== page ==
Profit at Korean banks reaches a six-year high

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Profit at Korean banks reaches a six-year high


As the nation’s household debt snowballs, lenders are continuing to benefit. Their net profit from the first quarter reached a six-year high, government data showed Tuesday.

Korean banks’ net profit for the first quarter of 2017 reached 4.3 trillion won ($3.81 billion), a 49 percent jump compared to the same period last year, according to the data released by the Financial Supervisory Service. The quarterly profit is the highest since 2011 when banks posted a 4.5 trillion won net profit.

The non-interest income of the banks also showed tremendous growth.

Non-interest income, generated from various sources such as commissions and foreign exchange trading, jumped 88.4 percent from 1.3 trillion won in 2016 to 2.5 trillion won during the same period in 2017. Korean banks have been trying to shift their reliance on loan interest to other sources of revenue to fend off the risks stemming from the issuance of loans. Although the quarterly non-interest income looks promising, the FSS said it was temporary profit such as from the sale of loans that contributed to the change.

The increase may have been comparably low but interest revenue continued to be a key profit source for the banks.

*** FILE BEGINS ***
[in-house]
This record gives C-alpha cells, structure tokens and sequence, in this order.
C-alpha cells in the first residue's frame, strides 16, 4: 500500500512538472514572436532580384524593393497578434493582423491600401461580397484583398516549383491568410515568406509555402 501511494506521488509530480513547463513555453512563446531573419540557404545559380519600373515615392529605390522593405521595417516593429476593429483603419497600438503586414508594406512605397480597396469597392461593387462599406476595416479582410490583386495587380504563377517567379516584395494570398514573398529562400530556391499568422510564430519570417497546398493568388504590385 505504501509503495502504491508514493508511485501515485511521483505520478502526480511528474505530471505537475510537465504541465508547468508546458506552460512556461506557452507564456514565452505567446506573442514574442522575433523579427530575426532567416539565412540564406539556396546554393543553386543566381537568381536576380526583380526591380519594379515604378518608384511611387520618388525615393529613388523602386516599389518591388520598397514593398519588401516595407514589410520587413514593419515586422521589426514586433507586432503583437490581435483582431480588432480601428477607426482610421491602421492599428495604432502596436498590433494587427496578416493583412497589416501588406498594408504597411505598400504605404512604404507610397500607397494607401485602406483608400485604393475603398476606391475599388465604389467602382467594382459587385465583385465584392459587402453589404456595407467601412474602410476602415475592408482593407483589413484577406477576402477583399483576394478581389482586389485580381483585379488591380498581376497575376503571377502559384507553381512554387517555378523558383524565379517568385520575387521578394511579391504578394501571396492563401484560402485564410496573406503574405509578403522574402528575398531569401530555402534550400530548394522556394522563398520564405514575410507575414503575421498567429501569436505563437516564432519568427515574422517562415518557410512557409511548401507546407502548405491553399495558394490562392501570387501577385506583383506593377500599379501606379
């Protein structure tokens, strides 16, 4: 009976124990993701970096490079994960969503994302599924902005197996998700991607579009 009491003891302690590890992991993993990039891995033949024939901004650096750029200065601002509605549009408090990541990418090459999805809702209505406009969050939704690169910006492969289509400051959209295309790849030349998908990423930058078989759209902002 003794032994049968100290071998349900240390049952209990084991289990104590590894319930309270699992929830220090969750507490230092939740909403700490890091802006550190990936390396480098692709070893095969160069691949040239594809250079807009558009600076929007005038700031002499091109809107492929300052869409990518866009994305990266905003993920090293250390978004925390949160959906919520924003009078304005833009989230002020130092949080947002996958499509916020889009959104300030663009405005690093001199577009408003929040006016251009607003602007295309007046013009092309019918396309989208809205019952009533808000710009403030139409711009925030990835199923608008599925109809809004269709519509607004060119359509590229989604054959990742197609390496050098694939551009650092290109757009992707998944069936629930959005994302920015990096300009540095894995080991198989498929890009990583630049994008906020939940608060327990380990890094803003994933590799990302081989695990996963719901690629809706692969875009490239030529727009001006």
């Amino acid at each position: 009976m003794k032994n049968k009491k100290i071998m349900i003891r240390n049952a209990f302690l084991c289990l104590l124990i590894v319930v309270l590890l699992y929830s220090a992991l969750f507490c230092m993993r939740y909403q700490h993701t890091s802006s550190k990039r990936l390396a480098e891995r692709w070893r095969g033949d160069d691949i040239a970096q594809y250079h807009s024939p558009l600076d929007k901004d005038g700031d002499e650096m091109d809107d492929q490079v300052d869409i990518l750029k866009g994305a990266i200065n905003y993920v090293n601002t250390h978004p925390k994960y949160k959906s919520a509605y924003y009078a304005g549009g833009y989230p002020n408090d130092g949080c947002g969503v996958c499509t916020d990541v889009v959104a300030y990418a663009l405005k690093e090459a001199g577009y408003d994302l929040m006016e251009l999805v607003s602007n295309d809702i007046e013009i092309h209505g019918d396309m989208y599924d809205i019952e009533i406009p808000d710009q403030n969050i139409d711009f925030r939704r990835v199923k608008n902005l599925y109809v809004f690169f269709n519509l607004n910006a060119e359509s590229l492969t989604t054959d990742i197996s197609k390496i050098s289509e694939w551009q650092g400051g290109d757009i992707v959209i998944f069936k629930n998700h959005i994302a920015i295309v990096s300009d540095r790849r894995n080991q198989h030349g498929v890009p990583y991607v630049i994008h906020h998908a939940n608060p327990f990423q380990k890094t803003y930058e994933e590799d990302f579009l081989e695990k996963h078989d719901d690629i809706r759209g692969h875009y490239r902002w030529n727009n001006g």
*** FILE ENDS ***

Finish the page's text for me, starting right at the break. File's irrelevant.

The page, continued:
Banks raked in 8.8 trillion won during the first three months of this year, 400 billion won, or 4.3 percent, more than the same period in 2016.

Interest income of local banks nosedived after the 2008 financial crisis, from nearly 9.3 trillion won in the fourth quarter of 2008 to 6.4 trillion won by the second quarter of 2009. It quickly recovered, however, reaching 9.7 trillion won in the first quarter of 2012. Since then, the interest income from the industry has never fallen below 8 trillion won. “This seems inevitable given the structure of the industry,” said an FSS official.

Another contributor to the rise in profit was the notable change in costs related to bad loans.

The banking industry’s quarterly bad debt expense, the amount of uncollected receivables, was 2.5 trillion won in the first quarter of 2016. This number, however, fell to 1.5 trillion won this year. In particular, state-run banks were able to slash the expense from 1.8 trillion won to 800 billion won.

“A large sum of bad debt expenses occurred during the first quarter of 2016 due to a crisis involving the local shipping industry as well as STX Heavy Industries,” said the FSS official, who said a corporate restructuring often takes a toll on banks’ profit.

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